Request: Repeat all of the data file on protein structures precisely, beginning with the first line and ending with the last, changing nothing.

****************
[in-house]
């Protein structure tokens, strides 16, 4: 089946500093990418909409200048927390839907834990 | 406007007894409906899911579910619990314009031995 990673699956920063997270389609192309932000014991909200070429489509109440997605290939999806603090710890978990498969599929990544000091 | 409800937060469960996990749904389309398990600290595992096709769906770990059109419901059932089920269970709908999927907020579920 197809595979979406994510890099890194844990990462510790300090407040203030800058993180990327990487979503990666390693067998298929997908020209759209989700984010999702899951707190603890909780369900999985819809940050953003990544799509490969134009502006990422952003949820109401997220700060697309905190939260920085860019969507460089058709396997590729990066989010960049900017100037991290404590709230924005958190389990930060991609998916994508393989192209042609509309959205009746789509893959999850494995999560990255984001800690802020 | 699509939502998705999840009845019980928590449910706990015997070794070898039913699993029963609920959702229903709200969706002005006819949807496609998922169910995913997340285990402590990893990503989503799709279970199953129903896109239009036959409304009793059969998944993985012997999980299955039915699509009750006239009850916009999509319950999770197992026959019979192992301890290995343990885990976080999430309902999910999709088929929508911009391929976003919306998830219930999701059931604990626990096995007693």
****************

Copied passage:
[in-house]
């Protein structure tokens, strides 16, 4: 089946500093990418909409200048927390839907834990 | 406007007894409906899911579910619990314009031995 990673699956920063997270389609192309932000014991909200070429489509109440997605290939999806603090710890978990498969599929990544000091 | 409800937060469960996990749904389309398990600290595992096709769906770990059109419901059932089920269970709908999927907020579920 197809595979979406994510890099890194844990990462510790300090407040203030800058993180990327990487979503990666390693067998298929997908020209759209989700984010999702899951707190603890909780369900999985819809940050953003990544799509490969134009502006990422952003949820109401997220700060697309905190939260920085860019969507460089058709396997590729990066989010960049900017100037991290404590709230924005958190389990930060991609998916994508393989192209042609509309959205009746789509893959999850494995999560990255984001800690802020 | 699509939502998705999840009845019980928590449910706990015997070794070898039913699993029963609920959702229903709200969706002005006819949807496609998922169910995913997340285990402590990893990503989503799709279970199953129903896109239009036959409304009793059969998944993985012997999980299955039915699509009750006239009850916009999509319950999770197992026959019979192992301890290995343990885990976080999430309902999910999709088929929508911009391929976003919306998830219930999701059931604990626990096995007693």